Yesterday, Craig MacTavish spoke to the media about the Edmonton Oilers’ performance. Among other items, he made it clear that he still has confidence in head coach Dallas Eakins.
After uttering similar lines during his availability and stressing the need for stability behind the bench, MacTavish told Bob Stauffer of Oilers Now that he “really couldn’t be happier with the coaching.”
The Vote of Confidence
The interesting thing about the managerial vote of confidence is that it often seems to precede the firing of said coach in short order. There are, I think, a couple of reasons for that.
The biggest is that managers don’t have to give coaches with good records a vote of confidence. Reporters don’t generally ask whether guys like Jon Cooper or Joel Quenneville are going to get fired; it’s obvious that they’re safe. Columnists don’t speculate on the safety of Todd McLellan or Dan Bylsma, at least not when those teams are winning, because there’s no question that the results support their continued employment.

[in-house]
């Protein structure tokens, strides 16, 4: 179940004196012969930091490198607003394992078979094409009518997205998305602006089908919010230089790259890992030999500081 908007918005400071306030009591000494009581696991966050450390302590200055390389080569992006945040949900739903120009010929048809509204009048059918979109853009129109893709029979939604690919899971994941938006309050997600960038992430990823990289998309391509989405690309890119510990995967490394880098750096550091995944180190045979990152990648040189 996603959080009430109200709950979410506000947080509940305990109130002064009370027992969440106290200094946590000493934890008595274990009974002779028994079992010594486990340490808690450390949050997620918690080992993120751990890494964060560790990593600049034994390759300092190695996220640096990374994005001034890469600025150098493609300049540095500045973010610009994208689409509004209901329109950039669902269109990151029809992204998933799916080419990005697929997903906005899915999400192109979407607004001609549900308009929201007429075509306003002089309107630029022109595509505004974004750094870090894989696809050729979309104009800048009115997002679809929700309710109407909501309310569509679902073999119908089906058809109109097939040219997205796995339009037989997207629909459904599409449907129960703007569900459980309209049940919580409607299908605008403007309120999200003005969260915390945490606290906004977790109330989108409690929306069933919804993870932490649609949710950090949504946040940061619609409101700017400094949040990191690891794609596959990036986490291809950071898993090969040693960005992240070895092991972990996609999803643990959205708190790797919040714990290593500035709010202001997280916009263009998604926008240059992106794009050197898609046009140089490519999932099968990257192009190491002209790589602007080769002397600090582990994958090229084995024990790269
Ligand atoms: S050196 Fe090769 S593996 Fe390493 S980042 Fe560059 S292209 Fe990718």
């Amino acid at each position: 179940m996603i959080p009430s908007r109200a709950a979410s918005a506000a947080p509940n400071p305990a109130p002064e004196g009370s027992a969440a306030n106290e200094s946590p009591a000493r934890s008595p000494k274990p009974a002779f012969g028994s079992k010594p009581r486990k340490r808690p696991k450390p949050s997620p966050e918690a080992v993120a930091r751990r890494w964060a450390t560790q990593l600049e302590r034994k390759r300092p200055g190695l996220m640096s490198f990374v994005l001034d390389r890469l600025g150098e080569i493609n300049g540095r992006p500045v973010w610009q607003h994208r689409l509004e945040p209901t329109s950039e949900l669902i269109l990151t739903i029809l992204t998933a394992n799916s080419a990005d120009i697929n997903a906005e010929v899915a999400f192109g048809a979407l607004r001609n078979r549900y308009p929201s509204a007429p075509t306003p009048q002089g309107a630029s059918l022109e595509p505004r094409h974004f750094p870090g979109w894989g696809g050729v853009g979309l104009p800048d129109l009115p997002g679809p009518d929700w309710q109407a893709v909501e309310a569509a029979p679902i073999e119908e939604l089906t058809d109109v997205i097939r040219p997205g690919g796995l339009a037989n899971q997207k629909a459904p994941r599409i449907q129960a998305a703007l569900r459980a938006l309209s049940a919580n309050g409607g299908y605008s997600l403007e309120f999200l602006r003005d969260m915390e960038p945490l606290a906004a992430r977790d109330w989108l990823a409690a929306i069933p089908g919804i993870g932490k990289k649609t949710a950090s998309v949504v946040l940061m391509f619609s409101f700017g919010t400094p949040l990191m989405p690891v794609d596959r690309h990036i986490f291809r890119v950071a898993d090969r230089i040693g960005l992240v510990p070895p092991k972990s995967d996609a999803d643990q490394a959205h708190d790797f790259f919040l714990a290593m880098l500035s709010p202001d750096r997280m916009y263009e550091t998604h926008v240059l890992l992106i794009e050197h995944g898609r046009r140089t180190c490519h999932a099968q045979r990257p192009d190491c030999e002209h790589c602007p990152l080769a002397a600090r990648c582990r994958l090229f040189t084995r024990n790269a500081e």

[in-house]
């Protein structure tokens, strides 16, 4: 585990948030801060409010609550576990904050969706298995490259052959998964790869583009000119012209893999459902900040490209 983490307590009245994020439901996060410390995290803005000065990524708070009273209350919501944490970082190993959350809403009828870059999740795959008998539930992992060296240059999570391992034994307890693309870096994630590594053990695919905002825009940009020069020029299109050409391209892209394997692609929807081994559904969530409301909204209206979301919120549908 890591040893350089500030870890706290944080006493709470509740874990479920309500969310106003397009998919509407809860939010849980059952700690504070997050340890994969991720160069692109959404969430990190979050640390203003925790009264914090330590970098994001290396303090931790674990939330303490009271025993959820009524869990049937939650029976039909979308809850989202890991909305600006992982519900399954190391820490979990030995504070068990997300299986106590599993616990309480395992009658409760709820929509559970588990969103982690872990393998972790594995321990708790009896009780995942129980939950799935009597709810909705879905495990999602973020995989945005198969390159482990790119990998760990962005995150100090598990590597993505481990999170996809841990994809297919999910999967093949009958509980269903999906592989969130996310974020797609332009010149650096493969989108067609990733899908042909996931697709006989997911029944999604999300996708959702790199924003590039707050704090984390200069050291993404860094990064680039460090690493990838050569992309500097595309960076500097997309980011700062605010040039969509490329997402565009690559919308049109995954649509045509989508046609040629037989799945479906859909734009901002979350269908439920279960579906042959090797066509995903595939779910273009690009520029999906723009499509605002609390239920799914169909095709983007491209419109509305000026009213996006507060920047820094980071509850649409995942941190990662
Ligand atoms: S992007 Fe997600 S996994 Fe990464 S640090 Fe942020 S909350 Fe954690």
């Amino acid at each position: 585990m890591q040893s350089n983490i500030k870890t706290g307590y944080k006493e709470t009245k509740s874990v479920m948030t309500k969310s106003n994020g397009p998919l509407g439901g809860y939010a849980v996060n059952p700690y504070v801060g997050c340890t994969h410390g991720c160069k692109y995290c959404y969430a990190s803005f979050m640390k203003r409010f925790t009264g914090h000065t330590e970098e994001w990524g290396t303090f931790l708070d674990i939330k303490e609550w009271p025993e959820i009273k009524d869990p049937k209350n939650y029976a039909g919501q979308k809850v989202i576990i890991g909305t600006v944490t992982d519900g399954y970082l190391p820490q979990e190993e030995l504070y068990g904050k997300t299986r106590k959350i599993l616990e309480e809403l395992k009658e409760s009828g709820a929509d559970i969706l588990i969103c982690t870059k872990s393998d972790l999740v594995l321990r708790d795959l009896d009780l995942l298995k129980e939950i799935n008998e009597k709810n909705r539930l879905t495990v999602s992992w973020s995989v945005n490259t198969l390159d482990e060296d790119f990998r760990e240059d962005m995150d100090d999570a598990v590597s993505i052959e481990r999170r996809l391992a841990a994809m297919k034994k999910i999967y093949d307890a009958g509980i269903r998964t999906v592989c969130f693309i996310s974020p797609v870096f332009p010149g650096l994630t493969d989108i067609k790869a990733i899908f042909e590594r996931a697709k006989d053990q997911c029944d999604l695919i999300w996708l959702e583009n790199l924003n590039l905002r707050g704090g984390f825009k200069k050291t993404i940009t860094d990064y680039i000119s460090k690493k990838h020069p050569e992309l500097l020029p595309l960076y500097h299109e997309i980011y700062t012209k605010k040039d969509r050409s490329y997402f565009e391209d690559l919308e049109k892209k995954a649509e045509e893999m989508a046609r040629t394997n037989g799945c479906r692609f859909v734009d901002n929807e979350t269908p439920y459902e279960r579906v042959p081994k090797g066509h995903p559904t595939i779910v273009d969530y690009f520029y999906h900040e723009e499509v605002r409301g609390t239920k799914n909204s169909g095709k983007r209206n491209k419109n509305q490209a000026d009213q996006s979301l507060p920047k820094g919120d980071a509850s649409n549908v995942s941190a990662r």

So by the time the manager is in a position to opine on his head coach, there’s something in the record that suggests said head coach should be fired. And as a general rule, the media will always be ready to fire the coach before management is, which means that even when the coach is going to be fired there’s often a period of time when the media thinks he could be and the manager wants to hang on a little longer to see if the coach can turn things around.
The other reason is a simple trick of memory: we tend to remember the contradicition of a general manager supporting his coach and then firing him a week or two later, while we don’t necessarily remember the close call that turned out okay.
The thing keeping Dallas Eakins safe right now isn’t necessarily Craig MacTavish’s public statement, and it certainly isn’t the record or the underlying performance of his team (both of which are awful at the moment). It’s history.
Too many coaches in Edmonton have fallen by the wayside. The traditional point of reference is Sam Gagner; he’s just started his seventh season with the Oilers and he’s on his fifth head coach. It’s ridiculous.
There has been too much turnover, and other things need to change before the coaching does.